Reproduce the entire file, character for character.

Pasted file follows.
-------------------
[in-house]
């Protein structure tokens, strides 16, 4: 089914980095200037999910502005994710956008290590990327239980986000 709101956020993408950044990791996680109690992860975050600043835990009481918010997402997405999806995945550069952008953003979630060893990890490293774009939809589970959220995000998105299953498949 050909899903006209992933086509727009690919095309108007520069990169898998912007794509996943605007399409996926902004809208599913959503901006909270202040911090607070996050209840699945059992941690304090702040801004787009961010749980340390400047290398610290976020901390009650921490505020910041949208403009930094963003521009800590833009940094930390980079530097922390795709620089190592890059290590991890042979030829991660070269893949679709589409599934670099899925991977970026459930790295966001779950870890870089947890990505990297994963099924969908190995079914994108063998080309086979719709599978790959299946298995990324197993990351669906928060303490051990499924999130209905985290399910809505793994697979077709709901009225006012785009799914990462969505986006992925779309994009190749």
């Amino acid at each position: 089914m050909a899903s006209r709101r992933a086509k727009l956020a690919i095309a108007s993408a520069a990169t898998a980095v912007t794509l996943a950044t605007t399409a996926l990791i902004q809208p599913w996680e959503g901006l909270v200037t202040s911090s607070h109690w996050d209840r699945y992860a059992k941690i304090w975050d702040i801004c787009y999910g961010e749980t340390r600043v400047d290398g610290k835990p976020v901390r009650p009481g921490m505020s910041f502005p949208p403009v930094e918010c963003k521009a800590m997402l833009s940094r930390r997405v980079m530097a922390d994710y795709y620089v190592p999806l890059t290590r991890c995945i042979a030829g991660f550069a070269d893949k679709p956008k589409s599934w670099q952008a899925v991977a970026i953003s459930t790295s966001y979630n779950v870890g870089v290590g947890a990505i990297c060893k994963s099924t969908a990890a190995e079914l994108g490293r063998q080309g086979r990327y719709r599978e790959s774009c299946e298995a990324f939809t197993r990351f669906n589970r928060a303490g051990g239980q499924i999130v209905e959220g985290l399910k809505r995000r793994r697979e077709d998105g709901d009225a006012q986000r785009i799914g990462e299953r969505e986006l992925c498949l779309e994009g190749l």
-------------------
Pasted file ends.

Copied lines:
[in-house]
């Protein structure tokens, strides 16, 4: 089914980095200037999910502005994710956008290590990327239980986000 709101956020993408950044990791996680109690992860975050600043835990009481918010997402997405999806995945550069952008953003979630060893990890490293774009939809589970959220995000998105299953498949 050909899903006209992933086509727009690919095309108007520069990169898998912007794509996943605007399409996926902004809208599913959503901006909270202040911090607070996050209840699945059992941690304090702040801004787009961010749980340390400047290398610290976020901390009650921490505020910041949208403009930094963003521009800590833009940094930390980079530097922390795709620089190592890059290590991890042979030829991660070269893949679709589409599934670099899925991977970026459930790295966001779950870890870089947890990505990297994963099924969908190995079914994108063998080309086979719709599978790959299946298995990324197993990351669906928060303490051990499924999130209905985290399910809505793994697979077709709901009225006012785009799914990462969505986006992925779309994009190749």
């Amino acid at each position: 089914m050909a899903s006209r709101r992933a086509k727009l956020a690919i095309a108007s993408a520069a990169t898998a980095v912007t794509l996943a950044t605007t399409a996926l990791i902004q809208p599913w996680e959503g901006l909270v200037t202040s911090s607070h109690w996050d209840r699945y992860a059992k941690i304090w975050d702040i801004c787009y999910g961010e749980t340390r600043v400047d290398g610290k835990p976020v901390r009650p009481g921490m505020s910041f502005p949208p403009v930094e918010c963003k521009a800590m997402l833009s940094r930390r997405v980079m530097a922390d994710y795709y620089v190592p999806l890059t290590r991890c995945i042979a030829g991660f550069a070269d893949k679709p956008k589409s599934w670099q952008a899925v991977a970026i953003s459930t790295s966001y979630n779950v870890g870089v290590g947890a990505i990297c060893k994963s099924t969908a990890a190995e079914l994108g490293r063998q080309g086979r990327y719709r599978e790959s774009c299946e298995a990324f939809t197993r990351f669906n589970r928060a303490g051990g239980q499924i999130v209905e959220g985290l399910k809505r995000r793994r697979e077709d998105g709901d009225a006012q986000r785009i799914g990462e299953r969505e986006l992925c498949l779309e994009g190749l």